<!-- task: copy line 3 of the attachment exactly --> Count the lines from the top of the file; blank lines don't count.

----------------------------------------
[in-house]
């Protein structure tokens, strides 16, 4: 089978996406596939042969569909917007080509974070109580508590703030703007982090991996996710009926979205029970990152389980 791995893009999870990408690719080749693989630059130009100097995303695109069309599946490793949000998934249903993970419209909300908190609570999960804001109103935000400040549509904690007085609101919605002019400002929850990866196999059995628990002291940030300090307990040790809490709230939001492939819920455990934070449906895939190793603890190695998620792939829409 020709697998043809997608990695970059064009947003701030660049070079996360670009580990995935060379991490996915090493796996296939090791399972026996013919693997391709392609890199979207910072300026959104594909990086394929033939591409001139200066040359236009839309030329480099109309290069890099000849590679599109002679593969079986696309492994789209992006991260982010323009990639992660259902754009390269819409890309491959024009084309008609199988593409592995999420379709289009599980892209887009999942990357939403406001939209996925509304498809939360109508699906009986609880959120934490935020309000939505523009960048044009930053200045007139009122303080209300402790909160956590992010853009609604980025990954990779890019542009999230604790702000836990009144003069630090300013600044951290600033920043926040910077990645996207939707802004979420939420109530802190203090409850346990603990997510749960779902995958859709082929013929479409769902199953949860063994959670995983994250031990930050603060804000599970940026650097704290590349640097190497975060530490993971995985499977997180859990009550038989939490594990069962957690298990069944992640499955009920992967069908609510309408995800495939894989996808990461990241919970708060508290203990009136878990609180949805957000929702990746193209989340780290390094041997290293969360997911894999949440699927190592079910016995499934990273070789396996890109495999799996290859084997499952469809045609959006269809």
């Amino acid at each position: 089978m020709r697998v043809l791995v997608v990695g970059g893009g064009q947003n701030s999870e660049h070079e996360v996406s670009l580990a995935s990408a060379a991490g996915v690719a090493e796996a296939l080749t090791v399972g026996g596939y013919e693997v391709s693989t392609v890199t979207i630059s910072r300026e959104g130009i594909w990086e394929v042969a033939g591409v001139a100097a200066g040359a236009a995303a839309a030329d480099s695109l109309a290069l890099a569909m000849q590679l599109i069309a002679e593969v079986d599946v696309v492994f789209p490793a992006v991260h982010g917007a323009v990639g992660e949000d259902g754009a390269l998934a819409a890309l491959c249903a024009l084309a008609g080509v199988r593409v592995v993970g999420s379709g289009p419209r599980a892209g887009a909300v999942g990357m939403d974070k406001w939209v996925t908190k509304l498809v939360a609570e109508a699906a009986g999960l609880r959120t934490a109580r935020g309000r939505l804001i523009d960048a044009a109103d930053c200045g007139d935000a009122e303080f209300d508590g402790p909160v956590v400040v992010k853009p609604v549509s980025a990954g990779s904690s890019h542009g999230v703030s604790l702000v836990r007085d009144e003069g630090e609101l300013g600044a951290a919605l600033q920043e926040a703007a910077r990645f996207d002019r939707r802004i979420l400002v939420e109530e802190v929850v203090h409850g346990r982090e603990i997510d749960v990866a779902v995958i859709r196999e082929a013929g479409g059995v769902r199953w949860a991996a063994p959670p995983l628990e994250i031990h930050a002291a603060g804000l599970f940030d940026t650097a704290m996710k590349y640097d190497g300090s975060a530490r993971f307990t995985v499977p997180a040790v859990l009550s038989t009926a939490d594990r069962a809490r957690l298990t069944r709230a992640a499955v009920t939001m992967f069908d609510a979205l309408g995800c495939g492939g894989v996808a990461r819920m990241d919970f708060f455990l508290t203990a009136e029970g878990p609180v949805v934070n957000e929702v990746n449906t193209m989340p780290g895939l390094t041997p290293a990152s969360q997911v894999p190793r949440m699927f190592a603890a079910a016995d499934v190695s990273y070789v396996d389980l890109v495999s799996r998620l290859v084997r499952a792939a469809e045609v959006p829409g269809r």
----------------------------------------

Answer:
């Amino acid at each position: 089978m020709r697998v043809l791995v997608v990695g970059g893009g064009q947003n701030s999870e660049h070079e996360v996406s670009l580990a995935s990408a060379a991490g996915v690719a090493e796996a296939l080749t090791v399972g026996g596939y013919e693997v391709s693989t392609v890199t979207i630059s910072r300026e959104g130009i594909w990086e394929v042969a033939g591409v001139a100097a200066g040359a236009a995303a839309a030329d480099s695109l109309a290069l890099a569909m000849q590679l599109i069309a002679e593969v079986d599946v696309v492994f789209p490793a992006v991260h982010g917007a323009v990639g992660e949000d259902g754009a390269l998934a819409a890309l491959c249903a024009l084309a008609g080509v199988r593409v592995v993970g999420s379709g289009p419209r599980a892209g887009a909300v999942g990357m939403d974070k406001w939209v996925t908190k509304l498809v939360a609570e109508a699906a009986g999960l609880r959120t934490a109580r935020g309000r939505l804001i523009d960048a044009a109103d930053c200045g007139d935000a009122e303080f209300d508590g402790p909160v956590v400040v992010k853009p609604v549509s980025a990954g990779s904690s890019h542009g999230v703030s604790l702000v836990r007085d009144e003069g630090e609101l300013g600044a951290a919605l600033q920043e926040a703007a910077r990645f996207d002019r939707r802004i979420l400002v939420e109530e802190v929850v203090h409850g346990r982090e603990i997510d749960v990866a779902v995958i859709r196999e082929a013929g479409g059995v769902r199953w949860a991996a063994p959670p995983l628990e994250i031990h930050a002291a603060g804000l599970f940030d940026t650097a704290m996710k590349y640097d190497g300090s975060a530490r993971f307990t995985v499977p997180a040790v859990l009550s038989t009926a939490d594990r069962a809490r957690l298990t069944r709230a992640a499955v009920t939001m992967f069908d609510a979205l309408g995800c495939g492939g894989v996808a990461r819920m990241d919970f708060f455990l508290t203990a009136e029970g878990p609180v949805v934070n957000e929702v990746n449906t193209m989340p780290g895939l390094t041997p290293a990152s969360q997911v894999p190793r949440m699927f190592a603890a079910a016995d499934v190695s990273y070789v396996d389980l890109v495999s799996r998620l290859v084997r499952a792939a469809e045609v959006p829409g269809r």